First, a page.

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Science in the ArchivesPasts, Presents, Futures$
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Lorraine Daston

Print publication date: 2017

Print ISBN-13: 9780226432229

Published to Chicago Scholarship Online: September 2017

DOI: 10.7208/chicago/9780226432533.001.0001

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The Immortal Archive: Nineteenth-Century Science Imagines the Future

The Immortal Archive: Nineteenth-Century Science Imagines the Future

(p.159) Six The Immortal Archive: Nineteenth-Century Science Imagines the Future
Science in the Archives

Lorraine Daston

University of Chicago Press

Big Science (and Big Humanities) were invented in the nineteenth century. Two huge, expensive, and long-lived projects, the Corpus Inscriptionum Latinarum (CIL) of the classical philologists and the Carte du Ciel of the astronomers, created disciplinary archives intended to serve future researchers for centuries and even millennia to come. The CIL would transcribe and publish all known Latin inscriptions from the length and breadth of the ancient Roman empire before they succumbed to the depredations of time. The Carte du Ciel would use the new methods of astrophotography to create a photograph of the sky as seen from the earth circa 1900, which future astronomers could use to detect phenomena that unfolded on a superhuman timescale. Both projects involved international cooperation, industrial-style organization, state funding, and disciplinary stamina on an unprecedented scale. Both raise questions about the investment of resources: why create the archives for future research instead of channeling energies and funds into present inquiry, especially when the topics of future research are uncertain? The answer lies in the melancholy realization of second-wave positivism that the price of progress was ephemeral scientific knowledge. Only the archives seemed to promise permanence.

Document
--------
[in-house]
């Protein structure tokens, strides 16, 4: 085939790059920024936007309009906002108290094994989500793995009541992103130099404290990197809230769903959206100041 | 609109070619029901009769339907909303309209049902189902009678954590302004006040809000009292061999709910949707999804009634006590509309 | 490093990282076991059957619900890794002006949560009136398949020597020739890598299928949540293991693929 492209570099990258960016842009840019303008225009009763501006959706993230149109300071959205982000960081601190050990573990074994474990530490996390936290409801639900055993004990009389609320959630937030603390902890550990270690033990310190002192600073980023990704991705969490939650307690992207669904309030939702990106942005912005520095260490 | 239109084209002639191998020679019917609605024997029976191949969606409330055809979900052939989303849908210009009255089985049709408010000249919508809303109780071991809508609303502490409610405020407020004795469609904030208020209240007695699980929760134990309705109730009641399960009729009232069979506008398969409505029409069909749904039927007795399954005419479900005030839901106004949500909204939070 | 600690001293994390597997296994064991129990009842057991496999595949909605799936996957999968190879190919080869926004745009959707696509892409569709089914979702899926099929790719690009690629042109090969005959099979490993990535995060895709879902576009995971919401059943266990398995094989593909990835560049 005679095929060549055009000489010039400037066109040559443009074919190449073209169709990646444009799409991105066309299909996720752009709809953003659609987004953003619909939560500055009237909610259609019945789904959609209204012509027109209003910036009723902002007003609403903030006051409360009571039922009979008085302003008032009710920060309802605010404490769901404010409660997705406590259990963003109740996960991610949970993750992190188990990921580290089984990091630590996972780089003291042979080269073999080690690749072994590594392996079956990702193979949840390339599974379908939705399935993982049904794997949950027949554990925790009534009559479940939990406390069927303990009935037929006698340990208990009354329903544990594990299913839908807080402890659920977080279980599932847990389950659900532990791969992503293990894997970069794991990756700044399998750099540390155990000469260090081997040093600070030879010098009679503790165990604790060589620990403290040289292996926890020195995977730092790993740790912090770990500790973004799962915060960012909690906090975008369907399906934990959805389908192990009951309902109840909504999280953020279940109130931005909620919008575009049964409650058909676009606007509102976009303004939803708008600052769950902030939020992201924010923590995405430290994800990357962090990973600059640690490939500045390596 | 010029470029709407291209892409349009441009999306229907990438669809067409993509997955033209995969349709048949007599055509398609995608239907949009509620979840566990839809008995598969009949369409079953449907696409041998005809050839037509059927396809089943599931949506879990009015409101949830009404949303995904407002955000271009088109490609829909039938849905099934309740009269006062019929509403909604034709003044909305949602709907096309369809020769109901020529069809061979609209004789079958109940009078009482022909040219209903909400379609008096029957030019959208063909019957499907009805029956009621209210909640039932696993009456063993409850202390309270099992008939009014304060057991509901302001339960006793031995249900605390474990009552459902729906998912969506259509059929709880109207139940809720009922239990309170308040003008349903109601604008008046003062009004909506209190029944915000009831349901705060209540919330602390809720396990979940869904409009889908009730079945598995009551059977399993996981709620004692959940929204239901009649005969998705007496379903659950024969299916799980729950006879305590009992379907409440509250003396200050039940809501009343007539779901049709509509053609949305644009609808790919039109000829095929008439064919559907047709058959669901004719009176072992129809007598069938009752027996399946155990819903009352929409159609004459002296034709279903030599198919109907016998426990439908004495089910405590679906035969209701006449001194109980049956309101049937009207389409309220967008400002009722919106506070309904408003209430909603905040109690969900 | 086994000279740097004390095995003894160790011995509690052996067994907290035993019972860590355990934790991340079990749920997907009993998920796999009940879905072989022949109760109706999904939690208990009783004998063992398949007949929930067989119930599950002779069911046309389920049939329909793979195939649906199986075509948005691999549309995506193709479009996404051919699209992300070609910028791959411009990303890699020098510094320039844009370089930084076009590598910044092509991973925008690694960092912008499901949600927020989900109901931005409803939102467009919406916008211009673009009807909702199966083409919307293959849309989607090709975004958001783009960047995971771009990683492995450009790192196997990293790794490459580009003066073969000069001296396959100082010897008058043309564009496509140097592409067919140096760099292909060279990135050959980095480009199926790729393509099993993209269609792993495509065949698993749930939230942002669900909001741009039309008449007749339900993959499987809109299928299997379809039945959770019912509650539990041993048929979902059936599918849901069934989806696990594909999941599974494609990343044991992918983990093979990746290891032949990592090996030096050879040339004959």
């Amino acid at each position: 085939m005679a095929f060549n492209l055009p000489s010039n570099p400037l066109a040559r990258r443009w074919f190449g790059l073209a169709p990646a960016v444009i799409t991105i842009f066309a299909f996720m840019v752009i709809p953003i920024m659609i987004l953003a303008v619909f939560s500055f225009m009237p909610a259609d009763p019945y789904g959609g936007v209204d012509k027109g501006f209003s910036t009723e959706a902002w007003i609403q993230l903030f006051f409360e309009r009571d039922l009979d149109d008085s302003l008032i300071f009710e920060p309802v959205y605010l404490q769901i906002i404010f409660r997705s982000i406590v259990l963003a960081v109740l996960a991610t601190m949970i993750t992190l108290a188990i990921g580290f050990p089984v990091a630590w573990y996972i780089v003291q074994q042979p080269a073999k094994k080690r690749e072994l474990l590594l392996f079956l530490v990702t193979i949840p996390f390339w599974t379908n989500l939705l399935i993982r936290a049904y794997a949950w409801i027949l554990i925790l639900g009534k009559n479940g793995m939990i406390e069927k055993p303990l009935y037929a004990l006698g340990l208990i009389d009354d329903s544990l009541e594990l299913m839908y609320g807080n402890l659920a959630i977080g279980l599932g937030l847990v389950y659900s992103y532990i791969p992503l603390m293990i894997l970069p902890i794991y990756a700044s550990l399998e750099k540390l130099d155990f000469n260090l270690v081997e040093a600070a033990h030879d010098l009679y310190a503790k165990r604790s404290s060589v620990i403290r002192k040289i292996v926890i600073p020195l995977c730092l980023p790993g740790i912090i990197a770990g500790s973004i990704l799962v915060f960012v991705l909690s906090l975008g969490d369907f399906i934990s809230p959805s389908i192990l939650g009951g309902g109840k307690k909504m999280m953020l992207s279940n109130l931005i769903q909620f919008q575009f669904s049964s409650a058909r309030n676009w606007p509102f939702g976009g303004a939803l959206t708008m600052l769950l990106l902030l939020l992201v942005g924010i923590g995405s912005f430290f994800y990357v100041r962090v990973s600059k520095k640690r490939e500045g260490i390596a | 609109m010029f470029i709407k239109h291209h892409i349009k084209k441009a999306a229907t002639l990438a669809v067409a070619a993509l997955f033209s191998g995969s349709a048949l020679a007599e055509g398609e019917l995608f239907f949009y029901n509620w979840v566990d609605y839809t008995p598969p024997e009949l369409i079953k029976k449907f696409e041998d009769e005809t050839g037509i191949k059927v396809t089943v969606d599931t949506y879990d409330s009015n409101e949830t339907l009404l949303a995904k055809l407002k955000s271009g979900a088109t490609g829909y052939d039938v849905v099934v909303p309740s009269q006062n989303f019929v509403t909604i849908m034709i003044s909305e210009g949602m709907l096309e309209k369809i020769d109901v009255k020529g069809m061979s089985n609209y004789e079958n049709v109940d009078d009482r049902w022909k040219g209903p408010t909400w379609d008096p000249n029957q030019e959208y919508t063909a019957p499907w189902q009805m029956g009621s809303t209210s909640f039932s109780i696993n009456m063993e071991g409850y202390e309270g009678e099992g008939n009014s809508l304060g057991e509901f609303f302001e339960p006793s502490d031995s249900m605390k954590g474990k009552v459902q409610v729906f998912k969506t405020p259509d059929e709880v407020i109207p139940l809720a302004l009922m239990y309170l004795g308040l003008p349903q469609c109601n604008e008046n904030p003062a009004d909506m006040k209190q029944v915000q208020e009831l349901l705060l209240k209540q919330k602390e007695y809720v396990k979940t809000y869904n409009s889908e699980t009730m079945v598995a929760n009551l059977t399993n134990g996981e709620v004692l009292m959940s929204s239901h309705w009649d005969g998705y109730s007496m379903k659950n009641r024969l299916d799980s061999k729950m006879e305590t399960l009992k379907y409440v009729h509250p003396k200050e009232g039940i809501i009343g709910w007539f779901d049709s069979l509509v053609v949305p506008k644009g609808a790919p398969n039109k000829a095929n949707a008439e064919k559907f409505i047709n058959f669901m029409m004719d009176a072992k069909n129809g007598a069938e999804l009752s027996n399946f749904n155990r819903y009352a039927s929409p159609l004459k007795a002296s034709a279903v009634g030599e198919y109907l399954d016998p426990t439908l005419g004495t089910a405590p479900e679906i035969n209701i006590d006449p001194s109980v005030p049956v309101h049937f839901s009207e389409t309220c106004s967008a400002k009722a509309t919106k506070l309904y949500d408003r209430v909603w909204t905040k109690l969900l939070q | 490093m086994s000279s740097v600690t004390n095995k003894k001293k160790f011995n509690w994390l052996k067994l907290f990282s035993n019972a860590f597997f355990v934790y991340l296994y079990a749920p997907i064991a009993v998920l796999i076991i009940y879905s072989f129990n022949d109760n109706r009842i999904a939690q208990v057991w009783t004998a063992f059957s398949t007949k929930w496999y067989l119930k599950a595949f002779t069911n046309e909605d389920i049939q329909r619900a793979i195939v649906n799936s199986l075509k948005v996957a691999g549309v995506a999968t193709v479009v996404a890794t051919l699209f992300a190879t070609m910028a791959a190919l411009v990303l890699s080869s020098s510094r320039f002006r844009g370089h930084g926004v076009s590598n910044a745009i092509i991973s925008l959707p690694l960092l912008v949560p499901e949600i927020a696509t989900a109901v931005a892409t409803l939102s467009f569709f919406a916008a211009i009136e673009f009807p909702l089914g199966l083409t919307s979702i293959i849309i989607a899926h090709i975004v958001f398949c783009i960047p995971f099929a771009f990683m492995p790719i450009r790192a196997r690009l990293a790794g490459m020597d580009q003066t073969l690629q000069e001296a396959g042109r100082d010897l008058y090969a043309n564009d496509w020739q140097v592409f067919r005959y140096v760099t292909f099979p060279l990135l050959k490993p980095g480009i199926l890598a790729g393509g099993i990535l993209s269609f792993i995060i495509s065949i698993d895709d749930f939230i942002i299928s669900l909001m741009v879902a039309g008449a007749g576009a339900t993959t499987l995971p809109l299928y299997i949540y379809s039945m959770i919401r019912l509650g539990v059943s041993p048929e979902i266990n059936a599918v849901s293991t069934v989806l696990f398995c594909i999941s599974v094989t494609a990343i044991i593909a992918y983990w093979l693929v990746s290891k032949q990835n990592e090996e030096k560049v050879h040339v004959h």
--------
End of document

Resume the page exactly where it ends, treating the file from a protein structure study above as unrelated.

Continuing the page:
Keywords:   Corpus Inscriptionum Latinarum, Carte du Ciel, Theodor Mommsen, Big Science, sstrophotography, scientific archives, epigraphy, positivism, scientific progress

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